5 thoughts on “What Causes Food Insecurity: Part IV”
This was a great post. In my, “Ethics of Eating” class, we’ve been talking a lot on this subject as it relates to our intimacy with food and how people can or cannot afford to buy and consume locally. I think that at this point, it’s a bit implausible to expect everyone to afford certain foods unless government and state measures are taken. Here in Burlington, we have a program where food stamps can be used at the local food shelf, and families can buy organic and locally. Also, I think it’s great what you said about being a vegetarian – I am one as well, and completely agree.
So I was reading through some of your other posts…do you go to Ithaca? I live like, an hour away from there, and will be going there the weekend of the 19th! 🙂
“Ethics of Eating” sounds interesting! I don’t think it’s feasible to expect people to eat only local food. While I think the local food movement is great, we live in a globalized world and we can benefit from comparative advantage. Obviously with that comes a lot of problems, but I know I love bananas and coffee. I wouldn’t want to give them up but I think it’s important to be conscious of where your food comes from and who it’s affecting.
I go to Cornell. Sadly I’ll be going home on Dec 17th! We could have had a meet up! Darn!
I really enjoyed reading your food insecurity series and I completely agree with you: we could go on and on and on and talk (or write ;)) forever about it. I think that “rich countries” have to be blamed the most because it’s only natural that developing nations want to achieve the same standard as “western” countries. So nothing gives us the right to think “we had everything first and you should stop wanting it!” and blame everyone else for increasing the cost of food.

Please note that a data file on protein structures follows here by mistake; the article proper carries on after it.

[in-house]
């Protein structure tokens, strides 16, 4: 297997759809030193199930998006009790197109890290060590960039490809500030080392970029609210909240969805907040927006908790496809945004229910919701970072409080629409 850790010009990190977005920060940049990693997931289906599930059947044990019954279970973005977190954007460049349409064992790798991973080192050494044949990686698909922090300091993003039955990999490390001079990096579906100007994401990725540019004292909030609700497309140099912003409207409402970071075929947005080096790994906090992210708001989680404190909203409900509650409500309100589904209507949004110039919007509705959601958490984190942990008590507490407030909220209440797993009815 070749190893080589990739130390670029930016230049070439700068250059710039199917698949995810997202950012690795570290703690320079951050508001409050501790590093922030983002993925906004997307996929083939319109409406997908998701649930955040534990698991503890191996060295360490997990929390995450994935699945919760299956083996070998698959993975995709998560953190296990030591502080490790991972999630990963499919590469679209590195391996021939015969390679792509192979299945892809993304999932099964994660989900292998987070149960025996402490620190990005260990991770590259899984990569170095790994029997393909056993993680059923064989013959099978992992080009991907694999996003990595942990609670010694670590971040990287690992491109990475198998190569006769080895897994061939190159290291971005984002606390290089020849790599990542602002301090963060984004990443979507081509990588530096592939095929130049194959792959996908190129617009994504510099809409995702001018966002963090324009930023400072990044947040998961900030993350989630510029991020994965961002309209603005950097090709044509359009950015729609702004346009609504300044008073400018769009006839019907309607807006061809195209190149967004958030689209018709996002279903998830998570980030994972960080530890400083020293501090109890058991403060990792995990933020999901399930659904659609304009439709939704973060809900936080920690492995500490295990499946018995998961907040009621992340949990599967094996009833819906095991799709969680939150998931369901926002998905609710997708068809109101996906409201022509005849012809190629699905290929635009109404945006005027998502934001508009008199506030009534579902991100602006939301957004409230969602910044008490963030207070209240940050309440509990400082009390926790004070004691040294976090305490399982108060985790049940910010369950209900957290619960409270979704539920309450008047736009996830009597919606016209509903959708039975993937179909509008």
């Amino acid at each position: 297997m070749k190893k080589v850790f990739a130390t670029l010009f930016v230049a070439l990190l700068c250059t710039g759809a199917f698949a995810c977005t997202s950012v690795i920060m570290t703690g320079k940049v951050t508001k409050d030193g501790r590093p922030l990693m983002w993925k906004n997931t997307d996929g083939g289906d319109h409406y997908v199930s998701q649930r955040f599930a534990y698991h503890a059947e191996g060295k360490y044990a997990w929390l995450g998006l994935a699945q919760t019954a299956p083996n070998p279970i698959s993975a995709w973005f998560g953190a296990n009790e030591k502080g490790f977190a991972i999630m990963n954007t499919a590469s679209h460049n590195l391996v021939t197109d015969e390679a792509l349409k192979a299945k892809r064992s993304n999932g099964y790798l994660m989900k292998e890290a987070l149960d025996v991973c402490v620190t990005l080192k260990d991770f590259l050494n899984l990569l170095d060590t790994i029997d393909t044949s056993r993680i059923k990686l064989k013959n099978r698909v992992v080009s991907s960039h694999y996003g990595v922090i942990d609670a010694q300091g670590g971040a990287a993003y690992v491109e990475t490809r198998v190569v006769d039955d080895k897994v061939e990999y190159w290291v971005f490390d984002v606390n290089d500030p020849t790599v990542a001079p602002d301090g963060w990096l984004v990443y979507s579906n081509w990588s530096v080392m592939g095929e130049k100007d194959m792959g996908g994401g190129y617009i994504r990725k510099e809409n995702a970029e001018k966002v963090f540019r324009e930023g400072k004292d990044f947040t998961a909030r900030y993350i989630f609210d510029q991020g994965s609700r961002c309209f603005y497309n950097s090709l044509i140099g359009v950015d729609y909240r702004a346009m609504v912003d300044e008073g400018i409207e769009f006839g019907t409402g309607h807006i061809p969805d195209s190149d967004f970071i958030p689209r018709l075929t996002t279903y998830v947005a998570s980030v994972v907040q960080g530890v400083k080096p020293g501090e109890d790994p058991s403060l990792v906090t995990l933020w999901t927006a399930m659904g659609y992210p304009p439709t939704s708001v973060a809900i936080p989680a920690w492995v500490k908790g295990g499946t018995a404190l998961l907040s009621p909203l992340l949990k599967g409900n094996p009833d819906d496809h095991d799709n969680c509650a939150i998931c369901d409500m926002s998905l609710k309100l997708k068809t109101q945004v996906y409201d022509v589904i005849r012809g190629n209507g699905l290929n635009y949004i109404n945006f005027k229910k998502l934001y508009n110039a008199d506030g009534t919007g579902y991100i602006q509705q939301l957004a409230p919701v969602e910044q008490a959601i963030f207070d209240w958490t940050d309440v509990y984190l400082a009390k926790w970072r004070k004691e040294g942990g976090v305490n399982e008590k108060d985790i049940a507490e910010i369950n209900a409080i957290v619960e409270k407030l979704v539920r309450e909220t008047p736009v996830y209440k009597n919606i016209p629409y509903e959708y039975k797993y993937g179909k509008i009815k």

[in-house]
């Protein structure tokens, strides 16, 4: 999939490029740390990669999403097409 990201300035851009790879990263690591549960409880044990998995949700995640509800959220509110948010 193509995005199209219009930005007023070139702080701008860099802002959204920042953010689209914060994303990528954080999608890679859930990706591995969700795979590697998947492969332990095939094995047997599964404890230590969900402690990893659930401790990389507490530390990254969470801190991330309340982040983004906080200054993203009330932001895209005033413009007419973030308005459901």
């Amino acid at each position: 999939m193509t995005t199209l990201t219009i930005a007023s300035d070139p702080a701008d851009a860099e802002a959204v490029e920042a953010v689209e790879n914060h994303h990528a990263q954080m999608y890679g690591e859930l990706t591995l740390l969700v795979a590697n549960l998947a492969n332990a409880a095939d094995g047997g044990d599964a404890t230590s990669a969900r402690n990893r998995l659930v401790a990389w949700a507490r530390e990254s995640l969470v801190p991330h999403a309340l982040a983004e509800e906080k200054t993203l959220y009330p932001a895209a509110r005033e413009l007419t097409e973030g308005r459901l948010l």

The world wouldn’t change much if I were the only vegetarian. But I’m not. So yes, one person alone can’t change much but there are millions of other people who are veggies as well so no one can say that all those people can’t change anything. I agree with you that it’s absolutely worth it.
I sometimes feel bad for eating at least one banana a day as it’s not the most ecological product but most of the produce that I buy is Swiss and I tend to avoid heavily processed foods so I think it’s ok to get my “daily banana fix”.
One person being a vegetarian may not necessarily make a difference but I think you need to model the behavior you want to see. I don’t expect everyone to stop eating meat but I think we can at least be more conscious and consume less.
I understand feeling guilty for having bananas daily, but honestly I don’t think you should. Think of how many people get to eat/survive because you buy their bananas (granted probably at a ridiculously low price, but better than nothing in my opinion). This may sound hypocritical because of what I’ve said earlier but I think I’ve also mentioned that it’s not realistic to eat things that are only produced within 100 miles of us. Food needs to be enjoyed 🙂